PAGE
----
Built for the 1940 Games, this architectural masterpiece hosted the event 12 years later, when it had already become the home ground of the Finnish national side. The Olympic Stadium also hosts prestigious pre-season friendlies, such as the game between Celtic and Spurs in 2014, and Arsenal’s win over Manchester City in 2013, attracting a full house of 39,000.
Before 1938, the national stadium was the Töölön Pallokenttä, in the same verdant sports complex. This was also the home of HIFK, a club equally as venerable, if not as decorated, as HJK. Both football clubs were founded in 1907.
Before their promotion in 2014, Tähtirinnat (‘Star-Chested’) hadn’t played in the top flight since 1972. No wonder, then, that the long-awaited derby of April 2015 between HJK (‘Klubi’) and HIFK attracted a five-figure crowd at the Sonera Stadium. Set next to the Olympic Stadium, the Sonera was used by both Helsinki clubs in 2015 – and was again in 2016. Renamed the Telia 5G-areena before the start of the 2017 season, the ground is ideally located off Mannerheimintie, the broad avenue that runs from Helsinki’s main station, past parliament, the National Museum and the National Opera.
Traditionally, Helsinki has a Big Four, the other two clubs being KIF (or FC Kiffen 08), thrice early winners of the Finnish championship; and HPS, eight times champions in the 1920s and 1930s. Both are now in the lower reaches of the Finnish league pyramid.
The only other side from the capital worthy of mention are FC Viikingit, based in east Helsinki, at the modest ground of Vuosaaren urheilukenttä. Formed in 1965, the Vikings made the top flight for one season only, in 2007, but fell back down to the second-division Ykkönen.
In 2014, the Vikings sank down one more level to the third-flight Kakkonen, on a par with local rivals Kiffen.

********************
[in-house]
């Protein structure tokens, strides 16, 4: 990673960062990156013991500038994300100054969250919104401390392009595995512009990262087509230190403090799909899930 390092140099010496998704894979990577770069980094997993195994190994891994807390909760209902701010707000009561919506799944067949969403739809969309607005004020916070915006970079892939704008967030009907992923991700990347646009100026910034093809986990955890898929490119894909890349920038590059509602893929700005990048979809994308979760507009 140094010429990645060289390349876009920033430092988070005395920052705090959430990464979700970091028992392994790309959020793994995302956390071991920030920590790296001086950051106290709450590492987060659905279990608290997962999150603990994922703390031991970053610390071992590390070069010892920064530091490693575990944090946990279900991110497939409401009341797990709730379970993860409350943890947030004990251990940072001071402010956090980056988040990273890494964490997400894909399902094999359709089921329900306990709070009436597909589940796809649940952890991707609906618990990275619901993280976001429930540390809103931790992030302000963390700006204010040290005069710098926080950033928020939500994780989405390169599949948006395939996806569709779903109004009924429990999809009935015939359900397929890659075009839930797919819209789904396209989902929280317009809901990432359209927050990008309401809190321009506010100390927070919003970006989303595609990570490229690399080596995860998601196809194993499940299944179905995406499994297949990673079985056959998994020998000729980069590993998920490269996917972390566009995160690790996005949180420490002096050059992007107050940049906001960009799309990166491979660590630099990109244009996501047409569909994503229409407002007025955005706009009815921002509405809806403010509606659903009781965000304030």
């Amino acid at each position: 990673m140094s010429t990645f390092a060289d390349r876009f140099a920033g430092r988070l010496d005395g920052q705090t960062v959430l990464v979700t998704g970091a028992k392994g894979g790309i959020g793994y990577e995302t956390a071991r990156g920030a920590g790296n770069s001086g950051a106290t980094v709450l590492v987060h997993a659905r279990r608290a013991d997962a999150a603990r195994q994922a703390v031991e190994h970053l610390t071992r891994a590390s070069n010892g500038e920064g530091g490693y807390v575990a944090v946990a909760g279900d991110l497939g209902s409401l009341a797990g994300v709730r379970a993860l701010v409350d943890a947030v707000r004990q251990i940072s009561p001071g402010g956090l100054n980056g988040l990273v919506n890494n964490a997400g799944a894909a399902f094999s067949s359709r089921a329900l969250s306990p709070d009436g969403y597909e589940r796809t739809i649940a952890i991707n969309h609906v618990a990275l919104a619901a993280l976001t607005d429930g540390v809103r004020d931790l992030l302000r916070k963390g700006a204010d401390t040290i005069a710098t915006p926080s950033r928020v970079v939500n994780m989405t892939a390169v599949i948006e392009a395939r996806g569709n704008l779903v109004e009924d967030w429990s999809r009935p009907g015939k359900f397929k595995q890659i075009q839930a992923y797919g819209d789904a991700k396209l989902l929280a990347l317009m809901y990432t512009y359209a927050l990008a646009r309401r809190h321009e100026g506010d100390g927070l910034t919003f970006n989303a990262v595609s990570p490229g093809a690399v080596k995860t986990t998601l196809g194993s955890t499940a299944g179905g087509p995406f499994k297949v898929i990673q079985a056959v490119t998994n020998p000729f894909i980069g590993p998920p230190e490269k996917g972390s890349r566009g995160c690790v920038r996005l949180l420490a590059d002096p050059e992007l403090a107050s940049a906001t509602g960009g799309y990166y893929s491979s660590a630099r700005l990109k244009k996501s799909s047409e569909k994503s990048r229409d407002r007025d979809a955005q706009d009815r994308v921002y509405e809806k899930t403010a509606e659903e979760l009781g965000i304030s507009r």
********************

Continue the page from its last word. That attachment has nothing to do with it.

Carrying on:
Helsinki Airport is 17km (10.5 miles) north of the city. A rail link with Helsinki should be in place by 2015. Until then, bus No.615 runs from terminal 1 (stop 2) and terminal 2 (stop 21) to Rautatientori, the main square containing the metro station of the same name, and Central Station. Journey time is around 35min, a regional ticket €5. Buses leave every 15min daytime, every 30 evenings. From Rautatientori, the bus leaves from stop 3.
Public transport consists of buses, trams, a metro, trains and ferries. A single ticket is €2.50 from a machine, €3 on board. A day pass is €8, two-day €12.
There’s only one lodging in the Olympic Stadium complex, and that’s the Stadion Hostel, which also offers single and twin rooms from €56 to budget travellers.
On the main avenue of Mannerheimintie, halfway between town and the stadiums, the business-friendly Crowne Plaza offers high-spending visitors a health club and day spa.
Also in the upscale bracket, conveniently located around Central Station, are the Holiday Inn Helsinki City Centre, close to the Sport Pub Chelsea, and the Radisson Blu Plaza, with a gym and relaxing, in-room massages. Partner hotel the Radisson Blu Royal is slap in the city centre.
Helsinki is full of bars. A local beer, say Lapin Kulta, is around €6, an imported one €8, with plenty of variety. Note that some places operate an over-20 admission policy.
Sports bars also abound. Beside Central Station, the Sport Pub Chelsea offers two giant screens, nine plasma TVs and Brit beers such as draught London Pride, and Boddingtons and Spitfire in bottles.
Across from Central Station, the two-floor Sports Academy can accommodate 1,000 customers to gawp at action on 70-plus screens, including six giant ones – there’s a sauna, too. Decorate focus is on ice hockey.
Set in a corner of the third floor of the Forum shopping centre, 37-screen O’Leary’s is the Helsinki branch of this Scandinavian chain. Hulking hamburgers a speciality.
Look out for the reopening of the ELMO Bar, the best-loved sports bar in the city.